Sex on a Plate at New Eating House Pop-Up

Keep New Times Free
I Support
  • Local
  • Community
  • Journalism
  • logo

Support the independent voice of Miami and help keep the future of New Times free.

"I want to have sex with this bone marrow," uttered the gal sitting on the barstool next to us as she closed her eyes and bit down on a tanned toast round topped with chimichurri and glistening globes of savory, meaty fat. "Seriously, if this was a man...."

Yeah, our first bites at Eating House were near damn orgasmic at times, too. That whipped ricotta tinged with lemon zest and olive oil in the shaved zucchini plate, the caramelized banana-miso blanket atop the charred Japanese eggplant (yes, you read that wacky combo right), the jar of whipped Nutella layered atop bananas foster puree and salted caramel... and don't even get us started on the fried chicken. Even the dishes we didn't have a chance to try looked simply sublime, such as the pork tenderloin in a Dr. Pepper reduction with raw and smoked apples and the Homestead tomato salad with nuoc cham, frozen coconut milk, and ginger.

But it wasn't only the food that had our senses stimulated. The trio of hotties running around the front of the house, namely chef Giorgio Rapicavoli, general manager Alex Casanova (yeah--it's an appropriate name), and our server, Eddie Fuentes, kept the ladies' eyes busy and undoubtedly made even those male customers with solid self-esteem wonder what they had to do to get even an ounce of that mojo.

As for the ambiance, well, let's start by saying it was light years better than what we expected, especially for a pop-up. Kudos to those Phuc Yea! (R.I.P.) folks for pioneering the effort successfully in Miami, but Rapicavoli lighted upon the perfect place to raise the bar for future upstarts. Café Ponce--though undeniably miles from our city's most trafficked 'hoods--is the right canvas for this young Chopped champion's "edible graffiti." It's small enough to be intimate, but big enough to host a lively crowd and decorated with adequate modern touches to make it less than tacky, yet an appropriate background for hanging street art canvases and Snoop Dogg serenades. Blessedly, there's plentiful free parking, too.

Having mentioned all that, you should know this isn't the type of place you would want to take a date if, say, you were angling to get some under-the-table action or a quick screw in the bathroom stall before dessert arrives: Eating House isn't dark enough, it's too open to properly hide in, and it's more urban-cool than sultry and swank, for sure.

And since the menu will be changing every night, it's too risky to tease someone with the promise of bone marrow if the kitchen isn't stocked with the necessities. The menu is designed to change daily, though the team claims prices will always hover in the $8-$25 range.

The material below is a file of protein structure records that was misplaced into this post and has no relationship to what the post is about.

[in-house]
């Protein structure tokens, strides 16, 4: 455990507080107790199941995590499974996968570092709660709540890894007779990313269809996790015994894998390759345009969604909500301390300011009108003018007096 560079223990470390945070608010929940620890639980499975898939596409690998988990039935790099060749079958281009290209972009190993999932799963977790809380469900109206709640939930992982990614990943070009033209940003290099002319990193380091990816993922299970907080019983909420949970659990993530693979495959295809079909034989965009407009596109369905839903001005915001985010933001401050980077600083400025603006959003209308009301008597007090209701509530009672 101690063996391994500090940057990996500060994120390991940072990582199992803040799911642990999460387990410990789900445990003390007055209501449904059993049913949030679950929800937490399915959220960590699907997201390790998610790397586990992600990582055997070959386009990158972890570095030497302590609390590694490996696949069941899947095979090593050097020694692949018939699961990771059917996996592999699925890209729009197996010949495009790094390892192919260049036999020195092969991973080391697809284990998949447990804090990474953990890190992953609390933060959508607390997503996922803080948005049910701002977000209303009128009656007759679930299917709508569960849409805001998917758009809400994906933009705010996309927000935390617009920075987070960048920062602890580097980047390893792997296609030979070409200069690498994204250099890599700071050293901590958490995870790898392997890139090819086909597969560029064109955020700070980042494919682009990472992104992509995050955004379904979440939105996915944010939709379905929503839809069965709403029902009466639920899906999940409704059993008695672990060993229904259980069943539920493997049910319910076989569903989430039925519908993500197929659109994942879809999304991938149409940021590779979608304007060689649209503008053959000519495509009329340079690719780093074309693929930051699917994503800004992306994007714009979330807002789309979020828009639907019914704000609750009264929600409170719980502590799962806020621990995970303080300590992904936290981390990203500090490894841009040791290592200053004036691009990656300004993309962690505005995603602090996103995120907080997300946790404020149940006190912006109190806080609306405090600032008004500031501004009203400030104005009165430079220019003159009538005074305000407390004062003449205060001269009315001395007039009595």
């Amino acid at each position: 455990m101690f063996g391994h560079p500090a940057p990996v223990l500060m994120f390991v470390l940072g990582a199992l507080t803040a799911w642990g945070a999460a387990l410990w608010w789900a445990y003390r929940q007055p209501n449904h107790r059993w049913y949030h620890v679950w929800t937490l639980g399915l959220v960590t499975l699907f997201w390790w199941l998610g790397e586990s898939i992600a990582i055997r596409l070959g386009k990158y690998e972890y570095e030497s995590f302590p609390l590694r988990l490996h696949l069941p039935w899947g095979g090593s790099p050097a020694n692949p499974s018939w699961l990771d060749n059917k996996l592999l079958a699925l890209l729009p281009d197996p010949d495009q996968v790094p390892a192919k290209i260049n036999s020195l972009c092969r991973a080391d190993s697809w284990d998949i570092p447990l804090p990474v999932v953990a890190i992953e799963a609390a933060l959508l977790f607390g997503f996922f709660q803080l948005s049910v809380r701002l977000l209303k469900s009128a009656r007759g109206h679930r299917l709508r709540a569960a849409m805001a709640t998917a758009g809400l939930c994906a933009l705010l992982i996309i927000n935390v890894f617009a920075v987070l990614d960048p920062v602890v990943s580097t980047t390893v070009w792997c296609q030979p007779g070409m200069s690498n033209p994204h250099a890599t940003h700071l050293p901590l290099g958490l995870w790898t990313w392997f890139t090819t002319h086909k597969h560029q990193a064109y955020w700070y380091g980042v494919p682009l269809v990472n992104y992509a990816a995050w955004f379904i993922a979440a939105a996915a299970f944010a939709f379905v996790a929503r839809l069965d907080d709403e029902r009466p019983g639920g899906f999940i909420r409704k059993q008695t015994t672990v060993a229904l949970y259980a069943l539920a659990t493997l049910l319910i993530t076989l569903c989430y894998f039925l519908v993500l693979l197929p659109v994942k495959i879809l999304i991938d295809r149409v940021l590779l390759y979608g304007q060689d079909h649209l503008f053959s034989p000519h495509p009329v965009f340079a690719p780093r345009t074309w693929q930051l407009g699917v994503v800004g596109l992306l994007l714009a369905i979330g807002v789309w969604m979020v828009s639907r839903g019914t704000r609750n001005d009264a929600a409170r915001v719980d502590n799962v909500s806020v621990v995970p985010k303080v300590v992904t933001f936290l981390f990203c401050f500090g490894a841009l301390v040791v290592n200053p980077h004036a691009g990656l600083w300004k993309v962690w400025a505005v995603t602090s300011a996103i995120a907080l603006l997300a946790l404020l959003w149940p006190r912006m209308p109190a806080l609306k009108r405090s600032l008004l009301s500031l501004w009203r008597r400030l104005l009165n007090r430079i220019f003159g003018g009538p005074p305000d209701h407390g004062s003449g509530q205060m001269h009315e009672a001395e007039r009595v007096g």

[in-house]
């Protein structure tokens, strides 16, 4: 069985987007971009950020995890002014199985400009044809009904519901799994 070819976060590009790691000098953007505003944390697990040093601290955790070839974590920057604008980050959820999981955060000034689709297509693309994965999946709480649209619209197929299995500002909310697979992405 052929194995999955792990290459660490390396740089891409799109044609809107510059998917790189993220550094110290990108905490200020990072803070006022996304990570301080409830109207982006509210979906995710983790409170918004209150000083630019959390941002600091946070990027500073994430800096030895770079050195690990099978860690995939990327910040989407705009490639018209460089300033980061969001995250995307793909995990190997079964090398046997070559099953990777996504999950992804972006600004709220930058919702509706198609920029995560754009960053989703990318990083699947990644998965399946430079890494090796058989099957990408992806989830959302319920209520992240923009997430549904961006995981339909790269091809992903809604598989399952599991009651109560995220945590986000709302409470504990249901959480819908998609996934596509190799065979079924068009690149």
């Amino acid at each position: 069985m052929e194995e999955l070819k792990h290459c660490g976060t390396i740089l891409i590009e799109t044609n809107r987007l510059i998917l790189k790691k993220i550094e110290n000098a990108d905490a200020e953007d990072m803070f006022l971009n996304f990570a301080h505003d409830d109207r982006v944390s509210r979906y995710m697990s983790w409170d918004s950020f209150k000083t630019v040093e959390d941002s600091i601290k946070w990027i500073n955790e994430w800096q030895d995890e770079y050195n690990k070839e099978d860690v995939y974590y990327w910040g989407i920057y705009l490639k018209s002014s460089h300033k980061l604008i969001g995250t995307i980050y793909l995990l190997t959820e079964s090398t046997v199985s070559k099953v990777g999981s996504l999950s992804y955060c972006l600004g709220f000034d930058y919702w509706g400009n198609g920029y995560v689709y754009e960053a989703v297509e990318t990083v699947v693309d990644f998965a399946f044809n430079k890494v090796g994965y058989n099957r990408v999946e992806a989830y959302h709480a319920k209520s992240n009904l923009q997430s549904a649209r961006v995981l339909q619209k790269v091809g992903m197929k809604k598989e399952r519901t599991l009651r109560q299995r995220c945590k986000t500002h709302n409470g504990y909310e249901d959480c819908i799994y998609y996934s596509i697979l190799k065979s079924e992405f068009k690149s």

Honestly, every plate we tried was as much fun as a Ducati ride, however a few of the offerings played it a little too safe to arouse us fully. Take, for example, the cod a la plancha. Though perfectly prepared, from the flaky white fish to the vivid sugar snaps, and beautifully plated, the selection was lacking that bit of whimsy the other offerings delivered. C'mon chefs--isn't a lap around the track more fun without a helmet and leathers on? Mmm. Yeah.

Eating House team, as you open your doors to the public tomorrow we just have one bit of advice: throw safety out the window and let 'er rip. Chances are Miamians are gonna let you fulfill their culinary sex-on-wheels fantasies and keep coming back for more. We have a sneaking suspicion you're that cool, mysterious bad boy we've been waiting for.

Here's what we devoured last night:

Follow Short Order on Facebook and Twitter @Short_Order.

Keep Miami New Times Free... Since we started Miami New Times, it has been defined as the free, independent voice of Miami, and we would like to keep it that way. Offering our readers free access to incisive coverage of local news, food and culture. Producing stories on everything from political scandals to the hottest new bands, with gutsy reporting, stylish writing, and staffers who've won everything from the Society of Professional Journalists' Sigma Delta Chi feature-writing award to the Casey Medal for Meritorious Journalism. But with local journalism's existence under siege and advertising revenue setbacks having a larger impact, it is important now more than ever for us to rally support behind funding our local journalism. You can help by participating in our "I Support" membership program, allowing us to keep covering Miami with no paywalls.

We use cookies to collect and analyze information on site performance and usage, and to enhance and customize content and advertisements. By clicking 'X' or continuing to use the site, you agree to allow cookies to be placed. To find out more, visit our cookies policy and our privacy policy.


Join the New Times community and help support independent local journalism in Miami.


Join the New Times community and help support independent local journalism in Miami.